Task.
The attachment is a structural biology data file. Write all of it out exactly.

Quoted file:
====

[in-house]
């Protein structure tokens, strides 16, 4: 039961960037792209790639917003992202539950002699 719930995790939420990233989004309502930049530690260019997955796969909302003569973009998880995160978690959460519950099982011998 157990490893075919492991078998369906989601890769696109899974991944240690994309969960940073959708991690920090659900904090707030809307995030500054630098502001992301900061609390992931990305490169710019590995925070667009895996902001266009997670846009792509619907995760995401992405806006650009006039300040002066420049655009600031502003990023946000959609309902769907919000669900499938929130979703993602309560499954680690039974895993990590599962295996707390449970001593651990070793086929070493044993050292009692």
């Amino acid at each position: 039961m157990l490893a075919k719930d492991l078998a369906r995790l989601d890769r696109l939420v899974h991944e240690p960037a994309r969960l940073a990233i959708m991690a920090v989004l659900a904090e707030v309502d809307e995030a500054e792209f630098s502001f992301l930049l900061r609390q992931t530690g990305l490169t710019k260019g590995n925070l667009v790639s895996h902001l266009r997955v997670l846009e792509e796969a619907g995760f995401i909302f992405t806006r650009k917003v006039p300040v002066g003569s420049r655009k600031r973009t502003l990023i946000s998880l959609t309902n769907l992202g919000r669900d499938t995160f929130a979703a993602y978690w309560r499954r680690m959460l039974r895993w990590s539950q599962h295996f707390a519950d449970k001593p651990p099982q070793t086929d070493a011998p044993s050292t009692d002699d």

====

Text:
[in-house]
């Protein structure tokens, strides 16, 4: 039961960037792209790639917003992202539950002699 719930995790939420990233989004309502930049530690260019997955796969909302003569973009998880995160978690959460519950099982011998 157990490893075919492991078998369906989601890769696109899974991944240690994309969960940073959708991690920090659900904090707030809307995030500054630098502001992301900061609390992931990305490169710019590995925070667009895996902001266009997670846009792509619907995760995401992405806006650009006039300040002066420049655009600031502003990023946000959609309902769907919000669900499938929130979703993602309560499954680690039974895993990590599962295996707390449970001593651990070793086929070493044993050292009692």
């Amino acid at each position: 039961m157990l490893a075919k719930d492991l078998a369906r995790l989601d890769r696109l939420v899974h991944e240690p960037a994309r969960l940073a990233i959708m991690a920090v989004l659900a904090e707030v309502d809307e995030a500054e792209f630098s502001f992301l930049l900061r609390q992931t530690g990305l490169t710019k260019g590995n925070l667009v790639s895996h902001l266009r997955v997670l846009e792509e796969a619907g995760f995401i909302f992405t806006r650009k917003v006039p300040v002066g003569s420049r655009k600031r973009t502003l990023i946000s998880l959609t309902n769907l992202g919000r669900d499938t995160f929130a979703a993602y978690w309560r499954r680690m959460l039974r895993w990590s539950q599962h295996f707390a519950d449970k001593p651990p099982q070793t086929d070493a011998p044993s050292t009692d002699d």